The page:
Why does an onion make you cry? It’s the high sulfur content, absorbed from the soil. But if you happen to grow an onion where the winters are mild, the rain is regular, and the sulfur is low, that’s a story with a sweeter ending.
In the 1930s, a farmer named Ed Tensley came to Georgia to teach local farmers about the benefits of crop rotation, introducing onions as one of the rotating crops. A few years later, as the Great Depression swept the United States, farmer Mose Coleman noted the sandy soil of Toombs County, Georgia produced a sweet-tasting onion, and began selling his unusual crop from a trailer he made from the back of a Model T.
He recounts a meeting with a buyer at a grocery store chain: “I pulled out my onion and I ate it there in front of him. He’d never seen anything like it. There wasn’t any tears coming out of my eyes, and I wasn’t making no face.” Not only did the buyer buy Coleman’s onions, he advised his managers to do the same. Coleman planted 10 times as many onions the next year.
The onions remained an obscure local delicacy until 1949, when government officials decided to build a market in Vidalia, where two major roads met, to sell them to those passing by. They therefore came to be known as Vidalia onions, though they’re actually grown in 13 counties and portions of seven others, all in Georgia.
Vidalia-native Gerry Achenbach, a Wall Street advisor who helped establish the Piggly Wiggly supermarket chain, launched Vidalias across the southeast when he began stocking the onions in the chain’s stores and built a distribution center in Vidalia, conveniently centered between Macon, Augusta, and Savannah. Soon, the onions went national, and in 1986, the Georgia General Assembly passed the Vidalia Onion Act so that only sweet onions grown in this particular region of Georgia can be called Vidalias.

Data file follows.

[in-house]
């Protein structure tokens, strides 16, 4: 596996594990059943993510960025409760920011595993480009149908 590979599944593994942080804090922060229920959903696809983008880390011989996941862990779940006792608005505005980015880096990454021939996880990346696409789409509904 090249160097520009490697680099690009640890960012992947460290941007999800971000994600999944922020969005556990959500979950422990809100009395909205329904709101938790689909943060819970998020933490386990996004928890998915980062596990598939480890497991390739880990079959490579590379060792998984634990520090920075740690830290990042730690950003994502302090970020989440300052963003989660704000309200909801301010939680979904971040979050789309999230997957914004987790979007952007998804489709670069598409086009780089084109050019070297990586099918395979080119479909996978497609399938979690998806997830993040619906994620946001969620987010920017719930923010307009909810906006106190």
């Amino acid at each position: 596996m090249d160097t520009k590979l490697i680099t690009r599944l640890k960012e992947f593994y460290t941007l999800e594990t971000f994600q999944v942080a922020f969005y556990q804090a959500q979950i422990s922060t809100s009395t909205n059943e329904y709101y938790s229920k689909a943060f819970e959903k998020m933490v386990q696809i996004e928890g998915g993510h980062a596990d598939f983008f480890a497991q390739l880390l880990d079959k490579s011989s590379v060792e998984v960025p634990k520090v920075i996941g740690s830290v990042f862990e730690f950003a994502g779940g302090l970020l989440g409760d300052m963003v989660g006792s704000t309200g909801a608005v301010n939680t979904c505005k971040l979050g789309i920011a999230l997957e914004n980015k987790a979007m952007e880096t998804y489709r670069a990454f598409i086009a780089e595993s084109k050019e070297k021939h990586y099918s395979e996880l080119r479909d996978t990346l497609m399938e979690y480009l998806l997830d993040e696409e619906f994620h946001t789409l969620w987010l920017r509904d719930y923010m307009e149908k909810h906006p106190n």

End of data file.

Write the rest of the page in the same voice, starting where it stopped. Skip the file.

Today, Vidalia onions are the official state vegetable of Georgia. They’re still planted and harvested by hand, and available in all 50 states and most of Canada. If you visit the area in April, you may catch the annual Vidalia Onion Festival and meet the Vidalia mascot, “Yumion.” But any weekday, you can visit the Vidalia Onion Museum to learn more about the history and local onion agriculture, and pick up a cookbook full of Vidalia onion recipes. The museum contains exhibits about the vegetable’s economic, cultural, and culinary importance, and even has recorded oral histories from some of the Depression-era farmers who first unpeeled the many layers of the onion’s sweetness.